Most people in South Carolina are exceptionally friendly. You will find that the communities are warm and welcoming to visitors, whether your move there is temporary or permanent. Part of the reason for this attitude toward life is from the culture, but you will also discover that the pace of each day is more relaxed here when compared to the urban centers that you can find to the north. It is a place where almost every day feels like a vacation if that is a priority, making it an ideal place to find a home and raise a family.
3. The weather in South Carolina is generally better than most places in the United States.
Although you will face the risk of the occasional hurricane when you start living in South Carolina, the weather is typically advantageous throughout the year. Even on the sunny days, the humidity levels are not the same here as they are in other coastal locations. It feels comfortable, especially when the sun is shining. There are some sticky days during the height of summer that can be challenging for some, but that is also when a trip to the beach becomes the perfect opportunity to find some relief.
4. Gas taxes in South Carolina are significantly lower.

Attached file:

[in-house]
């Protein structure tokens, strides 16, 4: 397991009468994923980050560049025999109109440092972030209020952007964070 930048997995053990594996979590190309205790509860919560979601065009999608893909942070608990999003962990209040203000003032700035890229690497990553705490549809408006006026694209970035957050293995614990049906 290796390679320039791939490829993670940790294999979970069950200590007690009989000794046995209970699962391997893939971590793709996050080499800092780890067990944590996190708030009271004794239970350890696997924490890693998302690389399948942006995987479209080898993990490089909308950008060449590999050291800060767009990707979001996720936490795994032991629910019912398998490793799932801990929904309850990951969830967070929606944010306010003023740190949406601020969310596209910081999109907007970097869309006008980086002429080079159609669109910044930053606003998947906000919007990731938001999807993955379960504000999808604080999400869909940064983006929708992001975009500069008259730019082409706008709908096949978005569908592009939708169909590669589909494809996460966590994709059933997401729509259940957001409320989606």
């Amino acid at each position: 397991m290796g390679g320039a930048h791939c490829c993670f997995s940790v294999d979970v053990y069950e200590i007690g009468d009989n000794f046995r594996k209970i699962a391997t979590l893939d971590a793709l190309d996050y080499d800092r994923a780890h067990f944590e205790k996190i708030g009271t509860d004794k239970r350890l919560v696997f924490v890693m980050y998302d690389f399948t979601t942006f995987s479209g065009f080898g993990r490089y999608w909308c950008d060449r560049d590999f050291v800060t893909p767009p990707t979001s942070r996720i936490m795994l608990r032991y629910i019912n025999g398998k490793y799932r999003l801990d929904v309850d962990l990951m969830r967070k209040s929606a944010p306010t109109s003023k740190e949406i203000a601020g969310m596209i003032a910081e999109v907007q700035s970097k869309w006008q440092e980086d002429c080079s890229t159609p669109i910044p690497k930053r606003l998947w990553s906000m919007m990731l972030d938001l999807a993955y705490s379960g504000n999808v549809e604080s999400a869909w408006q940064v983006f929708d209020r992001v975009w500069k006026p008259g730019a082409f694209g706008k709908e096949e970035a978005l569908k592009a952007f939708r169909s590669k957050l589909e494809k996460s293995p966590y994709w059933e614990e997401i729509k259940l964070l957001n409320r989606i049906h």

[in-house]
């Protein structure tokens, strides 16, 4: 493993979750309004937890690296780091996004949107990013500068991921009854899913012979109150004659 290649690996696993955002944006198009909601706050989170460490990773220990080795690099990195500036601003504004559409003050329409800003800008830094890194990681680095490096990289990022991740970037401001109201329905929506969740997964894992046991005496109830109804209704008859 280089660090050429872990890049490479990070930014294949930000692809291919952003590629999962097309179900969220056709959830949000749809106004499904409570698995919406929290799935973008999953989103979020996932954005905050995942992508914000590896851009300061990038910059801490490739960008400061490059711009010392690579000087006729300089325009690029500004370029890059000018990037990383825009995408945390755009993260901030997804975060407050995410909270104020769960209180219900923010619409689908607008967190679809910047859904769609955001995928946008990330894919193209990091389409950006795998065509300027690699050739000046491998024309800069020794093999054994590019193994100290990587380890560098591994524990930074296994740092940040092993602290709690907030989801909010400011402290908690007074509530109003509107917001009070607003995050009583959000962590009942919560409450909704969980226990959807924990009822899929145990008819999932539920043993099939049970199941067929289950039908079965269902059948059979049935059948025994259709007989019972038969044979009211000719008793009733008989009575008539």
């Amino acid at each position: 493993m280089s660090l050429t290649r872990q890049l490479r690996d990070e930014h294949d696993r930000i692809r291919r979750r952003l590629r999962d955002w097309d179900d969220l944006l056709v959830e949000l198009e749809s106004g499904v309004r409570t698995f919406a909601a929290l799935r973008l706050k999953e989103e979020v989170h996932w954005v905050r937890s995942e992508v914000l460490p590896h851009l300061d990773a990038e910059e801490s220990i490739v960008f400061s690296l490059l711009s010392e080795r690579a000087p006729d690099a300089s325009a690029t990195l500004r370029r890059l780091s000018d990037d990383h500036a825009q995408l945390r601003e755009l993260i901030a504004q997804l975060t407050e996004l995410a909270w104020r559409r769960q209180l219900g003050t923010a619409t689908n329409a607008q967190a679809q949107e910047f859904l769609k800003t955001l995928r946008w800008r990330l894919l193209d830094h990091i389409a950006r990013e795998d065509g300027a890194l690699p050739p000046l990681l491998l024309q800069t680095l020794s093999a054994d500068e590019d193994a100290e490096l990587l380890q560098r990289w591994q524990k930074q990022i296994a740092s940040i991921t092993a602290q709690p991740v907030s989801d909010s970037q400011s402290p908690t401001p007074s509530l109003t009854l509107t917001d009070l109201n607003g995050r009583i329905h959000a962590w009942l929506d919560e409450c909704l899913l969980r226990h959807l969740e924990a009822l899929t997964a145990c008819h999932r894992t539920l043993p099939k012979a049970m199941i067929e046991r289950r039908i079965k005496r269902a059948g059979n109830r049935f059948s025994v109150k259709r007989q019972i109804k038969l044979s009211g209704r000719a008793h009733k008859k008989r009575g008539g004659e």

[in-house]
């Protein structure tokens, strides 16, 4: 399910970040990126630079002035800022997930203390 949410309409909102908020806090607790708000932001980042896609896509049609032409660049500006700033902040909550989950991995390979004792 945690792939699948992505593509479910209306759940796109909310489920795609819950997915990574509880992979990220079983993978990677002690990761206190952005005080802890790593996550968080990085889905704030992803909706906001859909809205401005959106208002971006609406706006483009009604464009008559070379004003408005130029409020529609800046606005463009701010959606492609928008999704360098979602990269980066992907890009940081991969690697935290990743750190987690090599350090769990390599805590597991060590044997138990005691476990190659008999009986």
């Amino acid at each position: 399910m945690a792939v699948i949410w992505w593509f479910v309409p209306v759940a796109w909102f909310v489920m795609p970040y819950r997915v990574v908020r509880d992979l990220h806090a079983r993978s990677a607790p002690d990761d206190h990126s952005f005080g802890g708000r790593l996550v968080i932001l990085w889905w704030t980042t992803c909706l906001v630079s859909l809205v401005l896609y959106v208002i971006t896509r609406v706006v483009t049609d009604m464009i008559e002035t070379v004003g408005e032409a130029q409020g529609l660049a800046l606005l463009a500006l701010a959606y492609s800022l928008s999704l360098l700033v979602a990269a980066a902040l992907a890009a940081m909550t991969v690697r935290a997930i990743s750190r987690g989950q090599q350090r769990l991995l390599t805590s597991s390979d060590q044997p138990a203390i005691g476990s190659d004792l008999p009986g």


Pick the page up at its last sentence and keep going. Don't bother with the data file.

The overall cost of transportation needs in South Carolina are lower because the taxes on fuel (including diesel) are significantly less than what they are in the surrounding region. Beginning in 2018, the state raised the gas tax to 20.75 cents per gallon, which is still one of the lowest in the entire country – and this was the first increase in almost 30 years. Georgia offers a tax that is 31.6 cents per gallon, while North Carolina takes 34.3 cents per gallon.
There is also a gas tax credit for which you might qualify that is based on the information supplied from your income tax return. You can claim a credit for up to two private passenger vehicles or motorcycles, and it is a refundable credit if you do not have any liabilities to pay.
5. You will find plenty of outdoor activities to enjoy when living in the state.
There are numerous ways for you to enjoy the outdoors when you start calling South Carolina your home. Heading out to the beach is always a fun experience, but you can go swimming in other was throughout the state too. There are several lakes, creeks, and secret swimming holes that will help you to cool off during a warm day. Some of the creeks and marshes are saltwater bodies, allowing you to easily take a canoe or kayak out to go exploring. There are times when even the dolphins in the area like to come inland to start exploring.